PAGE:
The History of Aztec Food

The food of the ancient Mayan, Mixtec, Olmec, Toltec, Inca, and Aztec, although separated by time and distance, all existed within a common agricultural universe cross-fertilized by centuries of conquest and commerce that formed Mexican cuisine as we know it today. The Aztec civilization is the last one of those pre-Columbian empires that shaped the Mexican cuisine before the arrival of the Spaniards. It is remarkable how they absorbed the cuisine from every town that felt under their control. They even adopted ingredients coming from as far away as the Inca empire in South America, such as the Sweet Potato (camohtli), that was domesticated in Peru around the year 8000 BC.
The base of their food was corn, previously domesticated by the neighbouring tribes living in Coxcatlán Puebla.
The Aztecs were the last of the mythic seven “nahuatlaca” (1) tribes arriving to the lakeshores beside the great volcanoes Itztalcihuatl and Popocatepetl. They followed a long pilgrimage, starting from their former home of Aztlán. This journey ended when they found the sign of their god (a Mexican golden eagle perched on a prickly pear cactus devouring a snake- which is the current coat of arms of México).
The site designated was a small islet, and the surrounding areas were already claimed by the warring tribes. The Aztecs didn´t have an option and so built their city in the lake, using a new method called “chinampa” (artificial islands), created by staking out the shallow lake bed and then fencing in the rectangle with wattle, layered with mud, lake sediment, and decaying vegetation, eventually bringing it above the level of the lake.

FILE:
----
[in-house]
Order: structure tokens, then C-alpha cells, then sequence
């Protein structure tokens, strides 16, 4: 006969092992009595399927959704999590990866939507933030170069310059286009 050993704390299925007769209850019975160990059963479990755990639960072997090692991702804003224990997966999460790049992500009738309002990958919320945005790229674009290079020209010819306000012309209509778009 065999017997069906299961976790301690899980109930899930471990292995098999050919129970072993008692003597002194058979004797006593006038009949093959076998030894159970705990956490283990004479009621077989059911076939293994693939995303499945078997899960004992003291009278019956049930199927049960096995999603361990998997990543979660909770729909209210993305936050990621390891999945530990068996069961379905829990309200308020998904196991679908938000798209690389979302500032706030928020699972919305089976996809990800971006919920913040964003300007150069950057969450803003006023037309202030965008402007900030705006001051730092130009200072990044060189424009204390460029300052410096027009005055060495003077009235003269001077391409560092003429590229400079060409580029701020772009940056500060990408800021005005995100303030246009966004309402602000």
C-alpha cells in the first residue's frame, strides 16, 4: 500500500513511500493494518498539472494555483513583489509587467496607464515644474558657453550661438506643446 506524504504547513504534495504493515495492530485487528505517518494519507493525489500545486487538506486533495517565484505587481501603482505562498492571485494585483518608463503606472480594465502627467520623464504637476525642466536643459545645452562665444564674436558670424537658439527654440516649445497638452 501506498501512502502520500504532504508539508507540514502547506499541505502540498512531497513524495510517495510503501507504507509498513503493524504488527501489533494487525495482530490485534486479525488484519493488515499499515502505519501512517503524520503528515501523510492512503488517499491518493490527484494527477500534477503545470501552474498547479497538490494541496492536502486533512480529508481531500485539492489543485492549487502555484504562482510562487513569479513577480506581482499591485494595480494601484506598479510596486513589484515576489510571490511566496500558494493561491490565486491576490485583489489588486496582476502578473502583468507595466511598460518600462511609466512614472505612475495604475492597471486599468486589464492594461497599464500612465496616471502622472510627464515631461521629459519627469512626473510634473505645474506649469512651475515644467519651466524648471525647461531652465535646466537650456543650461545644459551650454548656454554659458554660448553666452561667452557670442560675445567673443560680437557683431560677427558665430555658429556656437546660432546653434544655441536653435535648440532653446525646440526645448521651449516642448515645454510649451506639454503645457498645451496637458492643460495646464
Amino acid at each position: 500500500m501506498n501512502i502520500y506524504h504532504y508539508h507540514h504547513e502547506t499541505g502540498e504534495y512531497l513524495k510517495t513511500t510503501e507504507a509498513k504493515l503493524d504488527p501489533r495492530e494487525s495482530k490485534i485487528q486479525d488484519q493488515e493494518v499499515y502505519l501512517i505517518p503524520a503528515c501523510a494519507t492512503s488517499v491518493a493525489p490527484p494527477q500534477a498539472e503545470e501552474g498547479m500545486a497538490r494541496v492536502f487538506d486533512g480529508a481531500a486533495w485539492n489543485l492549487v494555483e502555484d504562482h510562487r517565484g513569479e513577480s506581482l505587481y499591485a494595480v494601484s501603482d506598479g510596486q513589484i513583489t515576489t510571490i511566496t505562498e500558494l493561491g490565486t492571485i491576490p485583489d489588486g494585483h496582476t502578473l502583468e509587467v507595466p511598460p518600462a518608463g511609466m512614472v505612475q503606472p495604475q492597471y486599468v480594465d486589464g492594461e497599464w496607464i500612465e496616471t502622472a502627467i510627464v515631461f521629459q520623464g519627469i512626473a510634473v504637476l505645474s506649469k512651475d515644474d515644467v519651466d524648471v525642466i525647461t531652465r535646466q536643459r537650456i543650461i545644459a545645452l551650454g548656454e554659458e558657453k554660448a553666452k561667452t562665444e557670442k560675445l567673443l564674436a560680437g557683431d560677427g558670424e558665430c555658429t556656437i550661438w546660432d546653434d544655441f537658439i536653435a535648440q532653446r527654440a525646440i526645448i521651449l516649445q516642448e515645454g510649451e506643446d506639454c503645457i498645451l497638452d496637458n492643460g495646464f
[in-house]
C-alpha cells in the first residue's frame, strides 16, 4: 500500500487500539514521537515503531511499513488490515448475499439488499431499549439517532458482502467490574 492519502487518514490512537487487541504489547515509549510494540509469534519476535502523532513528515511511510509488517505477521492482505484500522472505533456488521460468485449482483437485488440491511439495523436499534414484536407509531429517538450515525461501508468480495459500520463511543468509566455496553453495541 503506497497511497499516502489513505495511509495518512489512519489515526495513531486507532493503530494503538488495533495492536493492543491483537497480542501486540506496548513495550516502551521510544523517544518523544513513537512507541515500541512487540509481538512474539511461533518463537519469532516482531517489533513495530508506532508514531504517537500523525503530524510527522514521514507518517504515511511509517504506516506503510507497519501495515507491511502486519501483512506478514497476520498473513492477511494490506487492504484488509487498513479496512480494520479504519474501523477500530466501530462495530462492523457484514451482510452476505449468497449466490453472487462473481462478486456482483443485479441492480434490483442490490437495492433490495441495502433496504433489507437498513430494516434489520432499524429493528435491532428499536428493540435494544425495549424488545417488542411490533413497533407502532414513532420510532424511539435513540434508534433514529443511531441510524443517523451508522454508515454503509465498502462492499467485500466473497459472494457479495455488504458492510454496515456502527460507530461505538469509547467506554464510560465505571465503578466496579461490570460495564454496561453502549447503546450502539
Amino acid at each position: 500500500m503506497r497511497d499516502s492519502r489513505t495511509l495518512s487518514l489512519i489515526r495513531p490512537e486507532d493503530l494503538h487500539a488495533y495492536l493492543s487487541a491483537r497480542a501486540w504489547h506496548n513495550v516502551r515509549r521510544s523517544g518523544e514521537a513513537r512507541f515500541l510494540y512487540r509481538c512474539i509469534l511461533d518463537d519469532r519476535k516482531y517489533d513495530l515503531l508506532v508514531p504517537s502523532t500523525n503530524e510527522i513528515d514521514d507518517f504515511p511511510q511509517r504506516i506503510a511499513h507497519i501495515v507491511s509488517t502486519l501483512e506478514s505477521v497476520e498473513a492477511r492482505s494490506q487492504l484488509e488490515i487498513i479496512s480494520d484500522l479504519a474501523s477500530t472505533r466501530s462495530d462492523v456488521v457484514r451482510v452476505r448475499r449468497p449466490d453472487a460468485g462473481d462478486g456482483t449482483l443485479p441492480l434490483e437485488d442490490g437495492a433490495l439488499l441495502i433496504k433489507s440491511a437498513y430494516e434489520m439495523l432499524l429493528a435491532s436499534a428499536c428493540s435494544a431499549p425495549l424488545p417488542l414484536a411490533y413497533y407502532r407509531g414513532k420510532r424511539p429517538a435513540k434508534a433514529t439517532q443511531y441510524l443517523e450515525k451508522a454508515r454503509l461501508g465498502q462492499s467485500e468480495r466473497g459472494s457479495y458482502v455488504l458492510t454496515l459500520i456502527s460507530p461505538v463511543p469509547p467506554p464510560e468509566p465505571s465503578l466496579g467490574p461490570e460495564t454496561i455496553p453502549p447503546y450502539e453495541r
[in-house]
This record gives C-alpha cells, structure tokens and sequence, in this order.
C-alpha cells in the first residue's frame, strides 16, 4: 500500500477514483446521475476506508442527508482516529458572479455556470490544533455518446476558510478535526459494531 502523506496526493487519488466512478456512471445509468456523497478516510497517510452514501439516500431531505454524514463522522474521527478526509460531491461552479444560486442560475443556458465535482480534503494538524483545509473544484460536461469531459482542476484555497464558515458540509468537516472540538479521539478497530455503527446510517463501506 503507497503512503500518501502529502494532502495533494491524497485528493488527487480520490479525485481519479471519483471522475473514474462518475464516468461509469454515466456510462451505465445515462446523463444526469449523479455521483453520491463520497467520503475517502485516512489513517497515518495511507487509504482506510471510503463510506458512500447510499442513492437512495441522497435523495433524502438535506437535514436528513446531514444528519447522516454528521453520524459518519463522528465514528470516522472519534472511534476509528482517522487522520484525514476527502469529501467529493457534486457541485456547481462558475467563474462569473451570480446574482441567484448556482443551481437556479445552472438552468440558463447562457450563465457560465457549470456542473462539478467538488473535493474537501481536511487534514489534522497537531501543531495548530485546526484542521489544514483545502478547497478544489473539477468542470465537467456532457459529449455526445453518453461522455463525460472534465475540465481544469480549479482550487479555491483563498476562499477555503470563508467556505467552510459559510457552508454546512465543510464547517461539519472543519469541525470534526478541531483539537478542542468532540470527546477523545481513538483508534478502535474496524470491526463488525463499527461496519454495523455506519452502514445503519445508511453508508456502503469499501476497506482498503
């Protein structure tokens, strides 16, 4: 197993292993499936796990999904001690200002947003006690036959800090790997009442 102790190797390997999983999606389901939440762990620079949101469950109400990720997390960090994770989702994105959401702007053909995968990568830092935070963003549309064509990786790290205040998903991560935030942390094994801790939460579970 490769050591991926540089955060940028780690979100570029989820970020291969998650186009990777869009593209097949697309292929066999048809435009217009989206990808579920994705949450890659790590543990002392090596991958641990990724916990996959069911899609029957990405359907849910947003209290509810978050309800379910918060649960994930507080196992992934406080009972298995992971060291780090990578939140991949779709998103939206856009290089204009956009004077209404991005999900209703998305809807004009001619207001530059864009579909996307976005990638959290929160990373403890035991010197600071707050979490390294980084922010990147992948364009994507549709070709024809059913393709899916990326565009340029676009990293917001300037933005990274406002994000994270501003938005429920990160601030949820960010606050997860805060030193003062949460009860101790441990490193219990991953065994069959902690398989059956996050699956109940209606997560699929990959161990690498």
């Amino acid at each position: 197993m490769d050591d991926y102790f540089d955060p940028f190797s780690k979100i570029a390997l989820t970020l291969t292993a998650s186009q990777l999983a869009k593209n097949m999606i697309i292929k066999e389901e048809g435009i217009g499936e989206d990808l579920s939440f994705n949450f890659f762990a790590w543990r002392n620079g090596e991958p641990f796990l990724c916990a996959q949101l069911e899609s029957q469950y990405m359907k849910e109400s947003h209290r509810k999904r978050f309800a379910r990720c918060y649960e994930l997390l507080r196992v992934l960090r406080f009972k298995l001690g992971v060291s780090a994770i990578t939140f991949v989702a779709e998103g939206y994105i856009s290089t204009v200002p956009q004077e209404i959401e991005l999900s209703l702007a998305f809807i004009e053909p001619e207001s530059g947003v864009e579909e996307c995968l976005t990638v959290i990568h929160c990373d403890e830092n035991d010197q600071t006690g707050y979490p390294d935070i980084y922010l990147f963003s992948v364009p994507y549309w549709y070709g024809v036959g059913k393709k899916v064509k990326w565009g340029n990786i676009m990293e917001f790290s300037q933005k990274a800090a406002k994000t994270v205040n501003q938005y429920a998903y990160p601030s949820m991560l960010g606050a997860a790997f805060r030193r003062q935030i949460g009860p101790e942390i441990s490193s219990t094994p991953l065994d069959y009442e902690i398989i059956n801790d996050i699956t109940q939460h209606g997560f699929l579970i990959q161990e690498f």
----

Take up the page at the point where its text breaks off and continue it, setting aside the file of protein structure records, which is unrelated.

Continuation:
The three sisters
The chinampa is a method that produced very fertile land where it was possible to harvest their almost sacred maize three times per year. Labor and yield define maize’s role in Mexican food history and culture. Little work was required with no sophisticated equipment and the high yield obtained in return makes it one of the most generous plants. Someone, somewhere at some time discovered the amazing process of nixtamalization and its benefits in the process of grinding or cooking the corn but an even better advantage is that the process also allows the human metabolism to completely absorb the nutrients that are unavailable with the pericarp intact.